1. Raise a million dollars from friends and family.
  2. Set up an app whose only function was giving people $10 for signing up.
  3. A hundred people sign up the first month, word of the app gets out, and 99,900 sign up the second month.
  4. You have a large and enthusiastic user base with a huge growth rate, things that venture capitalists love.
  5. Raise another $1 billion from VCs at an enormous valuation, cashing out a few hundred million dollars for the founders.
  6. Step 6 is a mystery.

[Via Matt Levine]

Work life, generally speaking, you ride a roller coaster. Not every day is a good day, there are projects you work on that don’t always go well, and if you’re doing anything interesting, that has to be the case. If everything you have going on in your life is focused on work, it means your entire life rides the roller coaster.

Remember: What You Do Is Not Who You Are

Last year was an outlier because of risky driver behavior. Americans drove faster, didn’t wear seat belts and were more likely to be impaired by drugs or alcohol while behind the wheel. People also spent more time on motorcycles, sometimes without a license. All this was during a year spent taking extreme caution when it came to most other aspects of our lives — yet we chose to take more risk on the road. It could be because living under [COVID-19] restrictions made us want to break free, and that’s actually a common response to pandemic-sized risks.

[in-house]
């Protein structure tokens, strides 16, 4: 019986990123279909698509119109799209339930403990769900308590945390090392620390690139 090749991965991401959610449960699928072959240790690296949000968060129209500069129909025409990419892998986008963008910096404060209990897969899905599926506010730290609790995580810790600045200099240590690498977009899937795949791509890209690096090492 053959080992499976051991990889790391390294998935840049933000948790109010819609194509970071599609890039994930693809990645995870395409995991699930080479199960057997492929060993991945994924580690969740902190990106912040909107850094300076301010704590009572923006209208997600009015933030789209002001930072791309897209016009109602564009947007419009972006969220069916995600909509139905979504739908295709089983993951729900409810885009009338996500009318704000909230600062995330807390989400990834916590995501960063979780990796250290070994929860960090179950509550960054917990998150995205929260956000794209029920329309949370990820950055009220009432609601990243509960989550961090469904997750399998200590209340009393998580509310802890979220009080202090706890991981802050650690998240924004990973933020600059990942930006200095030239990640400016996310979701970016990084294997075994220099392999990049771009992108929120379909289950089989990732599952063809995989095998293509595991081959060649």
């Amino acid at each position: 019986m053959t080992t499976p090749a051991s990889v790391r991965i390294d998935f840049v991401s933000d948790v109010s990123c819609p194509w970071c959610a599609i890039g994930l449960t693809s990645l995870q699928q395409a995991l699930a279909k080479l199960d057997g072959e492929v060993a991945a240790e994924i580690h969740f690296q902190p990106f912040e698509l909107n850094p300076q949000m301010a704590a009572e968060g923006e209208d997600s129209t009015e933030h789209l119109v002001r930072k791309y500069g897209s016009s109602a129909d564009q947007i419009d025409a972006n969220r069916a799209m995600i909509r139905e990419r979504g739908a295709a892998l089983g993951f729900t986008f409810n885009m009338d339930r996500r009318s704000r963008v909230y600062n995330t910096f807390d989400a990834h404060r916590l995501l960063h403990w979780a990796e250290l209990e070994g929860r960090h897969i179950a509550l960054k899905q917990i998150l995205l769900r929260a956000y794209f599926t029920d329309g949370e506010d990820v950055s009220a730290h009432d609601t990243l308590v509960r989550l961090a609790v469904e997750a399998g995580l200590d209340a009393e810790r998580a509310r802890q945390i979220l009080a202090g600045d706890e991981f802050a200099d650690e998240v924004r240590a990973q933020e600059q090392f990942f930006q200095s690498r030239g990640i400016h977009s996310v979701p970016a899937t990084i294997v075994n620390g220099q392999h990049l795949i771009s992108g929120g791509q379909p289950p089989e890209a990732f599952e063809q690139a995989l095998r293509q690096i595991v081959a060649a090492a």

Why We Sometimes Die When Trying to Avoid Risk

The media agency says to a client, that’s a question for the creative agency. The creative agency loves it because they are being called creative so they act like spaniels being tickled saying ‘oh that’s lovely, we’re being called creative’. What the client might hear is that the creatives are a bunch of flaky bastards who wouldn’t know a spreadsheet if it mugged them.

Rory Sutherland, vice-chairman of Ogilvy UK